When I worked on a Methamphetamine Clandestine Lab Unit we had a Site Safety Officer. That person had the sole responsibility of determining when a scene needed to be shut down for the protection of none-other but the cops working it. When everybody's mind was geared toward finding, preserving, collecting evidence, and building the case for prosecution, the Site Safety Officer was focused on one thing - Officer Safety. In theory this same role can be applied to a policing incident where multiple officers are working an incident. For instance, while several officers are standing outside of a home thinking how do we get in to find the wanted subject, the safety officer better be thinking, Houses are ambush zones, how do we get out; can we do this another way. My point is this, not everyone needs to be thinking, How do we find the crook?. Somebody always better think - How do we stay alive here? I think in order for this to work, there has to be a conscious decision at roll call to appoint someone that task and everyone agrees that person has the authority (much like on the range for a safety violation) to pull the plug on an ongoing operation when it gets too dangerous.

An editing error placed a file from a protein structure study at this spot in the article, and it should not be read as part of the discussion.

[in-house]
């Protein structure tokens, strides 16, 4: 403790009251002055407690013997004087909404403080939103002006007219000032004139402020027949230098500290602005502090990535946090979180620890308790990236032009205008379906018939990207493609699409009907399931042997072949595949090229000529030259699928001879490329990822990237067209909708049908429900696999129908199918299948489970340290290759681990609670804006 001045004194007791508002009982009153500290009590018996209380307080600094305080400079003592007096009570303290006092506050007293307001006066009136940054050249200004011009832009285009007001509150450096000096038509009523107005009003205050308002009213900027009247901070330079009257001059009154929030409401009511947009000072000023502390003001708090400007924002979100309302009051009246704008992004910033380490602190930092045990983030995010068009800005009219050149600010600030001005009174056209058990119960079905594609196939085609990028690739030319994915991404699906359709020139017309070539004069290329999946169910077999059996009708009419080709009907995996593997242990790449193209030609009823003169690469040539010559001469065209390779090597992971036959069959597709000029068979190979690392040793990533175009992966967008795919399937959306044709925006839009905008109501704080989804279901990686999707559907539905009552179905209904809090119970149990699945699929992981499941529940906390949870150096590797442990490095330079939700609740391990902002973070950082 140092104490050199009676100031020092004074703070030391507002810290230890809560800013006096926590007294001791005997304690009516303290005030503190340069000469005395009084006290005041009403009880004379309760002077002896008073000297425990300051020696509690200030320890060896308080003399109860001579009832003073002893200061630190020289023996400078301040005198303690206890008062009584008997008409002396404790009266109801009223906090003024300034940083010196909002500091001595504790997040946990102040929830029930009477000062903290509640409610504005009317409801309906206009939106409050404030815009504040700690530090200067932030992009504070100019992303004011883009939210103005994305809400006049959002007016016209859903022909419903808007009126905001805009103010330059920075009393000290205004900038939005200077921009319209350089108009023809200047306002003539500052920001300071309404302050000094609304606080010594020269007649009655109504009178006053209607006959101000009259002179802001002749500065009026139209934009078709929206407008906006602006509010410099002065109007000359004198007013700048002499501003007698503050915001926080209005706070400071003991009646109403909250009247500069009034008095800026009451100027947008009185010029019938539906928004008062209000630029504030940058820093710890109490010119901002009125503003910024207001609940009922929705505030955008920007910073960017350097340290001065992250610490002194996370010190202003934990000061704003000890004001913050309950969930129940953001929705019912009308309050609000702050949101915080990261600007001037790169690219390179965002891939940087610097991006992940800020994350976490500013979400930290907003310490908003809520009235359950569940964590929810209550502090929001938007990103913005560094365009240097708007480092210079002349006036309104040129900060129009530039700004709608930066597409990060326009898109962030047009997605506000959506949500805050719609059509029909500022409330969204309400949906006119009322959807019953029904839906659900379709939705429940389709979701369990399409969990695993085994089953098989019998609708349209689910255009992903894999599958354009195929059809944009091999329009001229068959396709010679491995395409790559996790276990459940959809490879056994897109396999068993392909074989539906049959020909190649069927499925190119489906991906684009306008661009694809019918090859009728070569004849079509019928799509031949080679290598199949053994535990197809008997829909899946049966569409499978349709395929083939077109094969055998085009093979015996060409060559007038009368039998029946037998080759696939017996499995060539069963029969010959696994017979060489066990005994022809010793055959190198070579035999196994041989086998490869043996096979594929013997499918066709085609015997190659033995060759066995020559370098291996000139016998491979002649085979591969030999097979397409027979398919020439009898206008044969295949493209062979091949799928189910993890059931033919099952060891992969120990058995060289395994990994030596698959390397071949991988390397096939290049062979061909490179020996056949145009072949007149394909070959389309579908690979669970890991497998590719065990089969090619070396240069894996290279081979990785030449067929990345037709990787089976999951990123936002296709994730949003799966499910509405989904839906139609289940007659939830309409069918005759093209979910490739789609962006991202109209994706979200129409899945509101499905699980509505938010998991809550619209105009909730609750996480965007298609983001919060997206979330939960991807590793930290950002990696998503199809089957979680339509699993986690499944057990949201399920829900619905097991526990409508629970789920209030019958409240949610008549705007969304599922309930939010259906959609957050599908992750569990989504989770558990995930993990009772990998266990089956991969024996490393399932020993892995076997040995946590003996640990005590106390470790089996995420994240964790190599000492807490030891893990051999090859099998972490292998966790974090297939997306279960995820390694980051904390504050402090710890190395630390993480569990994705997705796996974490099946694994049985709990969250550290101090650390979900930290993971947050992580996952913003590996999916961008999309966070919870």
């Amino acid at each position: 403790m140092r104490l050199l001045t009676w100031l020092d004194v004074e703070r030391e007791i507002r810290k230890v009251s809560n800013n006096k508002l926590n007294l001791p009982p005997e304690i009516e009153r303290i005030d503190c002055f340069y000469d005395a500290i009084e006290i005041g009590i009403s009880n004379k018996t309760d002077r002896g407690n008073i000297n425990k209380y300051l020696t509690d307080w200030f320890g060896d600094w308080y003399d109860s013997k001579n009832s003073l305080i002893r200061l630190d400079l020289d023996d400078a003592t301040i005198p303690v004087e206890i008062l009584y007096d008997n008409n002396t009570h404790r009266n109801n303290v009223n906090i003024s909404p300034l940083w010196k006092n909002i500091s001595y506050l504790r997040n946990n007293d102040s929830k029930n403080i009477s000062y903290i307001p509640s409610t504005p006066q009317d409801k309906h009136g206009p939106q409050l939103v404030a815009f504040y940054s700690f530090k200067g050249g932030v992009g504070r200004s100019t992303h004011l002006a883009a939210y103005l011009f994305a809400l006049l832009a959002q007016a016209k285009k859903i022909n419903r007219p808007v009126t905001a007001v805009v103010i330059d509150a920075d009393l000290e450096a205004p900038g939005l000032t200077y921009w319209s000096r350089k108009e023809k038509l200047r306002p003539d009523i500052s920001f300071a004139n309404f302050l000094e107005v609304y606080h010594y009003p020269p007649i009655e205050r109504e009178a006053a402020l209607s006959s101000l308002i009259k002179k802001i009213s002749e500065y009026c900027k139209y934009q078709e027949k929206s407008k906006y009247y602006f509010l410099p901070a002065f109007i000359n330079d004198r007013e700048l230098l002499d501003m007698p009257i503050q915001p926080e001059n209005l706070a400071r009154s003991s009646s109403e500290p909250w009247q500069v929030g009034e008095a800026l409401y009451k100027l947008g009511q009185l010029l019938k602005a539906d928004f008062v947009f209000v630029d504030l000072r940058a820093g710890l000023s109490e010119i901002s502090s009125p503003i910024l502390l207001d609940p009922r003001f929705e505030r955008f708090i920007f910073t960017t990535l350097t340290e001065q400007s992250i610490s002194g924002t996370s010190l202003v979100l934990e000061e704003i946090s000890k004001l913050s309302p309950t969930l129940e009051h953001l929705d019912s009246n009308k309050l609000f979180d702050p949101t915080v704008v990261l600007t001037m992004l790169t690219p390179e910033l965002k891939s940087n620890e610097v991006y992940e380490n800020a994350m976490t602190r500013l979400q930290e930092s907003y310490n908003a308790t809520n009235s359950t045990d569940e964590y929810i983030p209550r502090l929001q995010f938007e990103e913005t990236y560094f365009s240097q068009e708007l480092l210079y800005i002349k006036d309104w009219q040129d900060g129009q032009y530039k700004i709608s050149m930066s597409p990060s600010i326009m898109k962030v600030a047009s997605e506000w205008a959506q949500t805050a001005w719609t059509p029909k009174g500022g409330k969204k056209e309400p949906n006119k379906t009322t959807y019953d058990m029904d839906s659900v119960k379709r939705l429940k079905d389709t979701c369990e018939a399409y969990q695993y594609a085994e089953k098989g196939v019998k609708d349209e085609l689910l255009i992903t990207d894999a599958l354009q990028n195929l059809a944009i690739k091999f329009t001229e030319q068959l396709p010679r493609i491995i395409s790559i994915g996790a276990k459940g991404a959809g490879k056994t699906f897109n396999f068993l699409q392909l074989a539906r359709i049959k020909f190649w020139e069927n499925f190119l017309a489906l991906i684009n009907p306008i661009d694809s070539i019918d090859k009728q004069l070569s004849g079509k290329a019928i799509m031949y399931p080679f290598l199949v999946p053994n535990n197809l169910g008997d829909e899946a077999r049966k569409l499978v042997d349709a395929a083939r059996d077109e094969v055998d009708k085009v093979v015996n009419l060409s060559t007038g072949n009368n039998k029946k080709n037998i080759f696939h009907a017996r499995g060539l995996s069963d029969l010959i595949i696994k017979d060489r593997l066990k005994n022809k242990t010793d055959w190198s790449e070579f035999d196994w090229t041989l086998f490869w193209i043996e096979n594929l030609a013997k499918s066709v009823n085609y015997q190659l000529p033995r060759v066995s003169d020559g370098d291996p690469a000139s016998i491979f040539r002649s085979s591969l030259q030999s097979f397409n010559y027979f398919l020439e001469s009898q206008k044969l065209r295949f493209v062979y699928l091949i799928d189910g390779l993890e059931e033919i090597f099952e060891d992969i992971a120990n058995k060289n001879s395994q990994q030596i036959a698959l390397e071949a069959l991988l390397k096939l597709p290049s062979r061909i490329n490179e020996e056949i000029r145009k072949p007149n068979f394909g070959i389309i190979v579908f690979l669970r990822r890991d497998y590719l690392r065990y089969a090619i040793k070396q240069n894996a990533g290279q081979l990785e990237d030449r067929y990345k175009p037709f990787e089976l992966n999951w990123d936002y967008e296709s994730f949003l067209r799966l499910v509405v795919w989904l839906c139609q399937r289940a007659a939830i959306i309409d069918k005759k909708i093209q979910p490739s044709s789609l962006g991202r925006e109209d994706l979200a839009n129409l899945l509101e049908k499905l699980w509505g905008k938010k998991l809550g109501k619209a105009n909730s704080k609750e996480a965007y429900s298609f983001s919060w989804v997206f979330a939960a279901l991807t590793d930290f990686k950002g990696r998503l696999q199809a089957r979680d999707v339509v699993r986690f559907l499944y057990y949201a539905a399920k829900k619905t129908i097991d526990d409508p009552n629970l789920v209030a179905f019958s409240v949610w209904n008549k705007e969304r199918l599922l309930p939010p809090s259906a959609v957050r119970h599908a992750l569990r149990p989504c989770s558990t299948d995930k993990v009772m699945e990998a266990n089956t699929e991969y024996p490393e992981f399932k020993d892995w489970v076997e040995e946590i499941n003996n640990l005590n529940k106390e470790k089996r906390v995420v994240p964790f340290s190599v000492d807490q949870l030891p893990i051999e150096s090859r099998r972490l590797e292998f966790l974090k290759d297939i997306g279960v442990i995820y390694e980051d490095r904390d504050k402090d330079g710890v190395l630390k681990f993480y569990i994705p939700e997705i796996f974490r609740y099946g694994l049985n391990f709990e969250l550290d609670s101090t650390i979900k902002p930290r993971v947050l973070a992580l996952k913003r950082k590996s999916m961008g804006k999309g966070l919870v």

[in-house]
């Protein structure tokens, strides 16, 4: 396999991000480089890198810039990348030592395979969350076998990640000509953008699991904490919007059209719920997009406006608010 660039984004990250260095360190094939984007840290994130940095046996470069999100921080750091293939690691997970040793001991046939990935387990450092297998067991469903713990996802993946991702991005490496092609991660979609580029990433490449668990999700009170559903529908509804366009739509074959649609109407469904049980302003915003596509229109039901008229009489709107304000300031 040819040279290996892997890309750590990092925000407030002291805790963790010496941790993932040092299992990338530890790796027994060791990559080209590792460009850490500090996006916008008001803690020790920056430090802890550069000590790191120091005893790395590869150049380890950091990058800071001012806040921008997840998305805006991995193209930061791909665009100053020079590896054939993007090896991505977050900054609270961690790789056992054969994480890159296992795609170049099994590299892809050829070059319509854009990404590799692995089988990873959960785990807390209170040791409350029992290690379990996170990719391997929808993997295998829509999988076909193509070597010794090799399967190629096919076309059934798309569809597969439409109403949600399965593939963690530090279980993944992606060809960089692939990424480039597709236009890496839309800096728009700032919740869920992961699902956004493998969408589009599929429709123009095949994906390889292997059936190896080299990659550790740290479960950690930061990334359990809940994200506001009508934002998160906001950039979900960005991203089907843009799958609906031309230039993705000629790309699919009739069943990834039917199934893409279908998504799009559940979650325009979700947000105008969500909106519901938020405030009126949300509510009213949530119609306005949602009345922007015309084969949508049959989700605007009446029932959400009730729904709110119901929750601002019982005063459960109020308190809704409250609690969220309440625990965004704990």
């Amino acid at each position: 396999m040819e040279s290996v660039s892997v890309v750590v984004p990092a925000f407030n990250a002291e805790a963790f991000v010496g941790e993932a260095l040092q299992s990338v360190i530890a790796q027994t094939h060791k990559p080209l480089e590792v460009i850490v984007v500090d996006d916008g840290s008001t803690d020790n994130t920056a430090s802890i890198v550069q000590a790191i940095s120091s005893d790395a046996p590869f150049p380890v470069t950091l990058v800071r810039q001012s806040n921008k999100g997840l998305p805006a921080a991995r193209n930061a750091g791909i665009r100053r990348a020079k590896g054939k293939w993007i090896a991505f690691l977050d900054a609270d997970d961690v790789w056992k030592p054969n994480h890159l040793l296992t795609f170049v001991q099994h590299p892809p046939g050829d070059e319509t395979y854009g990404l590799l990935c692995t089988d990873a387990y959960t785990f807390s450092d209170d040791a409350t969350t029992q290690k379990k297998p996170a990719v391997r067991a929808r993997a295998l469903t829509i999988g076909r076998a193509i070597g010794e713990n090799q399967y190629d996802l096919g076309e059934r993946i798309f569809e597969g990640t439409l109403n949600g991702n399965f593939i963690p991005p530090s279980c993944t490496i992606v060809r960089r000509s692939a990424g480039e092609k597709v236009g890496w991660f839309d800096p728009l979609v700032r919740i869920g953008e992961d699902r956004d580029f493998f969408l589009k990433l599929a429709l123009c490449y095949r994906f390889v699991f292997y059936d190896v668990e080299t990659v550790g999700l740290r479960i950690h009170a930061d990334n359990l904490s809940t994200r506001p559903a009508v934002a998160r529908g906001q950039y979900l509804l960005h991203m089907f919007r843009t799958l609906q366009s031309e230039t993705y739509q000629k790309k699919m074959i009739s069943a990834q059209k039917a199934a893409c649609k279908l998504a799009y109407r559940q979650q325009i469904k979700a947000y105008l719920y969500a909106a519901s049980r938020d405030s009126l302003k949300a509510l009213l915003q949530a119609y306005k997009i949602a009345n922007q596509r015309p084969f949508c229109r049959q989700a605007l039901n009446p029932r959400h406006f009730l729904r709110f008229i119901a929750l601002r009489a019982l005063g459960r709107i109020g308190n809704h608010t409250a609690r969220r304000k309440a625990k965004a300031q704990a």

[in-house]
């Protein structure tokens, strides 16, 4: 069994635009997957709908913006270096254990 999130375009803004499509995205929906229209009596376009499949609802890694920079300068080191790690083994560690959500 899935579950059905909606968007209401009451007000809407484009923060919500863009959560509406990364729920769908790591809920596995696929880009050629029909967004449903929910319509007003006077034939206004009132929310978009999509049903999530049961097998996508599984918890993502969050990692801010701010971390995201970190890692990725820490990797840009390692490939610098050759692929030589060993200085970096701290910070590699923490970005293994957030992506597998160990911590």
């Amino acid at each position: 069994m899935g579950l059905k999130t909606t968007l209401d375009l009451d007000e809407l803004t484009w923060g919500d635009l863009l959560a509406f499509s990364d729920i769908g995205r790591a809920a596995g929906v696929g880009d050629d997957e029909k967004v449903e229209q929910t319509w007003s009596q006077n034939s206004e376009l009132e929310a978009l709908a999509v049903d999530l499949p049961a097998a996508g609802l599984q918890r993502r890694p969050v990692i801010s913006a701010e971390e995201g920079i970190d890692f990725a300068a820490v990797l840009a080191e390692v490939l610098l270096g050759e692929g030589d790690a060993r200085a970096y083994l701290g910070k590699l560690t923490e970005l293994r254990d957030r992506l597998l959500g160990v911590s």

Going back to the looming U.S. Supreme Court ruling impacting the emergency situation entry: if the Court supports the warrantless entry position once again, great. But just because we can legally, should we? I'm pretty sure the Justices are looking at this case with their Constitutional eyeglasses on and not from the viewpoint of a kill zone, otherwise known as a living room, when the offender is holding an assault rifle. Let's keep things in perspective when it comes to getting the bad guy. If it means they get to flush dope down a toilet and you have to wait another day to get them so be it. You don't deserve to die for a Misdemeanor or for any other crime.